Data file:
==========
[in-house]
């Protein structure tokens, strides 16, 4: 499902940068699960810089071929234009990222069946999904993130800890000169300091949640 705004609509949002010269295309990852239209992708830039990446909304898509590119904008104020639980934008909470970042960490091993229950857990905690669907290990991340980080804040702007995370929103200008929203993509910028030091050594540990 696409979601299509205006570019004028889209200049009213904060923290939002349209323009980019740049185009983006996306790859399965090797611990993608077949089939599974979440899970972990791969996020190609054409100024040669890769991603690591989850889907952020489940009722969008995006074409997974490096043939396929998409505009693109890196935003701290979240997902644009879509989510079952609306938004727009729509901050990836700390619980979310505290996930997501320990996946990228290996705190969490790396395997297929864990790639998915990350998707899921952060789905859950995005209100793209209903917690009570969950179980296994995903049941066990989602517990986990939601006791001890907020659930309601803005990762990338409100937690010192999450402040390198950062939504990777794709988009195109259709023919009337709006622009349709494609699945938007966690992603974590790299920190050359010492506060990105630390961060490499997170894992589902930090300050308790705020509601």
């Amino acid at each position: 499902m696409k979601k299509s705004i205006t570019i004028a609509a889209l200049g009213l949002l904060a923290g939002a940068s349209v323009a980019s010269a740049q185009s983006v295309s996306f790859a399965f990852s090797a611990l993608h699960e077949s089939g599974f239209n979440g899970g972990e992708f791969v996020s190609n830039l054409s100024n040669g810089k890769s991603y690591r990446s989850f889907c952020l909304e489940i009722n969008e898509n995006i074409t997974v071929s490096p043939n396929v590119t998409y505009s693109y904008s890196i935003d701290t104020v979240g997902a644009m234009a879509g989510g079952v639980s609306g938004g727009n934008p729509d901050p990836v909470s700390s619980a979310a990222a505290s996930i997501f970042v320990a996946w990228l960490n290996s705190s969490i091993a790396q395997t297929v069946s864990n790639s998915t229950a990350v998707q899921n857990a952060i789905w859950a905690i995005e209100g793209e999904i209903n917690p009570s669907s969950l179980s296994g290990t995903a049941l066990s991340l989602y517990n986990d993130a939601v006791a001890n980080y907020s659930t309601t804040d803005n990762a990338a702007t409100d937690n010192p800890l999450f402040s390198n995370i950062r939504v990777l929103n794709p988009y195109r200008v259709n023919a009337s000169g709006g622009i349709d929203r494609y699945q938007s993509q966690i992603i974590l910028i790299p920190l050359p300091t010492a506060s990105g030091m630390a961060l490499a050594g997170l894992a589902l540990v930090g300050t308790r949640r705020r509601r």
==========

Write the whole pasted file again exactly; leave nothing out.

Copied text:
[in-house]
């Protein structure tokens, strides 16, 4: 499902940068699960810089071929234009990222069946999904993130800890000169300091949640 705004609509949002010269295309990852239209992708830039990446909304898509590119904008104020639980934008909470970042960490091993229950857990905690669907290990991340980080804040702007995370929103200008929203993509910028030091050594540990 696409979601299509205006570019004028889209200049009213904060923290939002349209323009980019740049185009983006996306790859399965090797611990993608077949089939599974979440899970972990791969996020190609054409100024040669890769991603690591989850889907952020489940009722969008995006074409997974490096043939396929998409505009693109890196935003701290979240997902644009879509989510079952609306938004727009729509901050990836700390619980979310505290996930997501320990996946990228290996705190969490790396395997297929864990790639998915990350998707899921952060789905859950995005209100793209209903917690009570969950179980296994995903049941066990989602517990986990939601006791001890907020659930309601803005990762990338409100937690010192999450402040390198950062939504990777794709988009195109259709023919009337709006622009349709494609699945938007966690992603974590790299920190050359010492506060990105630390961060490499997170894992589902930090300050308790705020509601």
């Amino acid at each position: 499902m696409k979601k299509s705004i205006t570019i004028a609509a889209l200049g009213l949002l904060a923290g939002a940068s349209v323009a980019s010269a740049q185009s983006v295309s996306f790859a399965f990852s090797a611990l993608h699960e077949s089939g599974f239209n979440g899970g972990e992708f791969v996020s190609n830039l054409s100024n040669g810089k890769s991603y690591r990446s989850f889907c952020l909304e489940i009722n969008e898509n995006i074409t997974v071929s490096p043939n396929v590119t998409y505009s693109y904008s890196i935003d701290t104020v979240g997902a644009m234009a879509g989510g079952v639980s609306g938004g727009n934008p729509d901050p990836v909470s700390s619980a979310a990222a505290s996930i997501f970042v320990a996946w990228l960490n290996s705190s969490i091993a790396q395997t297929v069946s864990n790639s998915t229950a990350v998707q899921n857990a952060i789905w859950a905690i995005e209100g793209e999904i209903n917690p009570s669907s969950l179980s296994g290990t995903a049941l066990s991340l989602y517990n986990d993130a939601v006791a001890n980080y907020s659930t309601t804040d803005n990762a990338a702007t409100d937690n010192p800890l999450f402040s390198n995370i950062r939504v990777l929103n794709p988009y195109r200008v259709n023919a009337s000169g709006g622009i349709d929203r494609y699945q938007s993509q966690i992603i974590l910028i790299p920190l050359p300091t010492a506060s990105g030091m630390a961060l490499a050594g997170l894992a589902l540990v930090g300050t308790r949640r705020r509601r």